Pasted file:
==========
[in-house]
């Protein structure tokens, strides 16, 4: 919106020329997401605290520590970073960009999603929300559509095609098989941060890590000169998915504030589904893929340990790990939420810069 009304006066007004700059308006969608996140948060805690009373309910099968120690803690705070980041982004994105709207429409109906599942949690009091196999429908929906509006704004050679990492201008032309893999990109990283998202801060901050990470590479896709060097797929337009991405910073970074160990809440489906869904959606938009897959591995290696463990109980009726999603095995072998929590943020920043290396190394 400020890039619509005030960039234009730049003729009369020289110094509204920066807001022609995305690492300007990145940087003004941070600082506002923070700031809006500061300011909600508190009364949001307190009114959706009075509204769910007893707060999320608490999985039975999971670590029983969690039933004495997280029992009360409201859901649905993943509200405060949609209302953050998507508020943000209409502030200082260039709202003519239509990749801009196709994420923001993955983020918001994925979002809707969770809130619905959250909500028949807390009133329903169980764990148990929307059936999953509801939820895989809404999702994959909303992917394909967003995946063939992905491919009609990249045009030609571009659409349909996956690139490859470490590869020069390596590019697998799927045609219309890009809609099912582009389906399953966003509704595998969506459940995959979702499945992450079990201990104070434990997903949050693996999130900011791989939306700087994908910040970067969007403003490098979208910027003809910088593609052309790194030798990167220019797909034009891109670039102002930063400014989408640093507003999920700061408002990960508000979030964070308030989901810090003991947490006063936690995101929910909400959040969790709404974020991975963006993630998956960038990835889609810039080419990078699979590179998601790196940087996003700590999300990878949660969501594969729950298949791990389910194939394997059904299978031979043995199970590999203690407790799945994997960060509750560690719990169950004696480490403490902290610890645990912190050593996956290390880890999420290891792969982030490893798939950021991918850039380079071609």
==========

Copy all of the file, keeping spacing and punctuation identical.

[in-house]
């Protein structure tokens, strides 16, 4: 919106020329997401605290520590970073960009999603929300559509095609098989941060890590000169998915504030589904893929340990790990939420810069 009304006066007004700059308006969608996140948060805690009373309910099968120690803690705070980041982004994105709207429409109906599942949690009091196999429908929906509006704004050679990492201008032309893999990109990283998202801060901050990470590479896709060097797929337009991405910073970074160990809440489906869904959606938009897959591995290696463990109980009726999603095995072998929590943020920043290396190394 400020890039619509005030960039234009730049003729009369020289110094509204920066807001022609995305690492300007990145940087003004941070600082506002923070700031809006500061300011909600508190009364949001307190009114959706009075509204769910007893707060999320608490999985039975999971670590029983969690039933004495997280029992009360409201859901649905993943509200405060949609209302953050998507508020943000209409502030200082260039709202003519239509990749801009196709994420923001993955983020918001994925979002809707969770809130619905959250909500028949807390009133329903169980764990148990929307059936999953509801939820895989809404999702994959909303992917394909967003995946063939992905491919009609990249045009030609571009659409349909996956690139490859470490590869020069390596590019697998799927045609219309890009809609099912582009389906399953966003509704595998969506459940995959979702499945992450079990201990104070434990997903949050693996999130900011791989939306700087994908910040970067969007403003490098979208910027003809910088593609052309790194030798990167220019797909034009891109670039102002930063400014989408640093507003999920700061408002990960508000979030964070308030989901810090003991947490006063936690995101929910909400959040969790709404974020991975963006993630998956960038990835889609810039080419990078699979590179998601790196940087996003700590999300990878949660969501594969729950298949791990389910194939394997059904299978031979043995199970590999203690407790799945994997960060509750560690719990169950004696480490403490902290610890645990912190050593996956290390880890999420290891792969982030490893798939950021991918850039380079071609």